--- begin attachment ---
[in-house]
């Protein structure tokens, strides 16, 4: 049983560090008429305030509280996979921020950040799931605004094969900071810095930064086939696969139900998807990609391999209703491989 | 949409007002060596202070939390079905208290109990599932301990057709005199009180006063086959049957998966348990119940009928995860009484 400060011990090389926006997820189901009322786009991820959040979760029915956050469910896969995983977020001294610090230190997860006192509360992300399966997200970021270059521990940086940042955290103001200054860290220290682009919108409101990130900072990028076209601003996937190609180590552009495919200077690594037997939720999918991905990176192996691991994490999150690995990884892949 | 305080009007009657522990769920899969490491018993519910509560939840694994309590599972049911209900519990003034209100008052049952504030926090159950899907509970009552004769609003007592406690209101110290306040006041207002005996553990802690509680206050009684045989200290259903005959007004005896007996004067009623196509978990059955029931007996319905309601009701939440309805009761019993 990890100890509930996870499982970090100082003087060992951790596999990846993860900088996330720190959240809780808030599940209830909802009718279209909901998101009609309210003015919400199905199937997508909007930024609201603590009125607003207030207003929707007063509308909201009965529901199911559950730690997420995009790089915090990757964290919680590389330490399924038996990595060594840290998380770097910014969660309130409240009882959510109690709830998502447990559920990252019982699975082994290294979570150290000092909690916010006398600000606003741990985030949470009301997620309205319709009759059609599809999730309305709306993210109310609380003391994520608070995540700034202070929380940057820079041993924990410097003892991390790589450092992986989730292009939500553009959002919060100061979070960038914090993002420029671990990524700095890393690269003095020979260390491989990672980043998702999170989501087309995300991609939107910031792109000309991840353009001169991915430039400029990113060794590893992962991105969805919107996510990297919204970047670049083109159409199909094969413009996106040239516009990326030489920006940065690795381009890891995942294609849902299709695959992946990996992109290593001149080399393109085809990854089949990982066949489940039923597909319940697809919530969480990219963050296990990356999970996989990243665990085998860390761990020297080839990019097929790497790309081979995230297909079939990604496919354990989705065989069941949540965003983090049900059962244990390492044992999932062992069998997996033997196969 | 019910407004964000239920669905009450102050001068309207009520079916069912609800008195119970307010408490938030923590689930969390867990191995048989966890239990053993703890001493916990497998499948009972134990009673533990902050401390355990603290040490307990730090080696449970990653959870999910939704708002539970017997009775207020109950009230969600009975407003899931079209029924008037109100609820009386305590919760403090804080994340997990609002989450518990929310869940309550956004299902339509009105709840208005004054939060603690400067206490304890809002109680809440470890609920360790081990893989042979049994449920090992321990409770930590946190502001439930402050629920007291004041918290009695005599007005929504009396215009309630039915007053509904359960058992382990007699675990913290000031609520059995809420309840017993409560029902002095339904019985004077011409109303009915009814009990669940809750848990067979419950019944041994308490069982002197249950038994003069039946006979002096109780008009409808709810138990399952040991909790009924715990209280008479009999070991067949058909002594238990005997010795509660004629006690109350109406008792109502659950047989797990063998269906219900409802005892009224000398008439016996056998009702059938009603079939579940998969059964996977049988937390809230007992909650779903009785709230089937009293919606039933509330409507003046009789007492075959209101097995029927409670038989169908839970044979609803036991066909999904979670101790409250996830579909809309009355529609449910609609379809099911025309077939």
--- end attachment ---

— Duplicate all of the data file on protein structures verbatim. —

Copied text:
[in-house]
């Protein structure tokens, strides 16, 4: 049983560090008429305030509280996979921020950040799931605004094969900071810095930064086939696969139900998807990609391999209703491989 | 949409007002060596202070939390079905208290109990599932301990057709005199009180006063086959049957998966348990119940009928995860009484 400060011990090389926006997820189901009322786009991820959040979760029915956050469910896969995983977020001294610090230190997860006192509360992300399966997200970021270059521990940086940042955290103001200054860290220290682009919108409101990130900072990028076209601003996937190609180590552009495919200077690594037997939720999918991905990176192996691991994490999150690995990884892949 | 305080009007009657522990769920899969490491018993519910509560939840694994309590599972049911209900519990003034209100008052049952504030926090159950899907509970009552004769609003007592406690209101110290306040006041207002005996553990802690509680206050009684045989200290259903005959007004005896007996004067009623196509978990059955029931007996319905309601009701939440309805009761019993 990890100890509930996870499982970090100082003087060992951790596999990846993860900088996330720190959240809780808030599940209830909802009718279209909901998101009609309210003015919400199905199937997508909007930024609201603590009125607003207030207003929707007063509308909201009965529901199911559950730690997420995009790089915090990757964290919680590389330490399924038996990595060594840290998380770097910014969660309130409240009882959510109690709830998502447990559920990252019982699975082994290294979570150290000092909690916010006398600000606003741990985030949470009301997620309205319709009759059609599809999730309305709306993210109310609380003391994520608070995540700034202070929380940057820079041993924990410097003892991390790589450092992986989730292009939500553009959002919060100061979070960038914090993002420029671990990524700095890393690269003095020979260390491989990672980043998702999170989501087309995300991609939107910031792109000309991840353009001169991915430039400029990113060794590893992962991105969805919107996510990297919204970047670049083109159409199909094969413009996106040239516009990326030489920006940065690795381009890891995942294609849902299709695959992946990996992109290593001149080399393109085809990854089949990982066949489940039923597909319940697809919530969480990219963050296990990356999970996989990243665990085998860390761990020297080839990019097929790497790309081979995230297909079939990604496919354990989705065989069941949540965003983090049900059962244990390492044992999932062992069998997996033997196969 | 019910407004964000239920669905009450102050001068309207009520079916069912609800008195119970307010408490938030923590689930969390867990191995048989966890239990053993703890001493916990497998499948009972134990009673533990902050401390355990603290040490307990730090080696449970990653959870999910939704708002539970017997009775207020109950009230969600009975407003899931079209029924008037109100609820009386305590919760403090804080994340997990609002989450518990929310869940309550956004299902339509009105709840208005004054939060603690400067206490304890809002109680809440470890609920360790081990893989042979049994449920090992321990409770930590946190502001439930402050629920007291004041918290009695005599007005929504009396215009309630039915007053509904359960058992382990007699675990913290000031609520059995809420309840017993409560029902002095339904019985004077011409109303009915009814009990669940809750848990067979419950019944041994308490069982002197249950038994003069039946006979002096109780008009409808709810138990399952040991909790009924715990209280008479009999070991067949058909002594238990005997010795509660004629006690109350109406008792109502659950047989797990063998269906219900409802005892009224000398008439016996056998009702059938009603079939579940998969059964996977049988937390809230007992909650779903009785709230089937009293919606039933509330409507003046009789007492075959209101097995029927409670038989169908839970044979609803036991066909999904979670101790409250996830579909809309009355529609449910609609379809099911025309077939």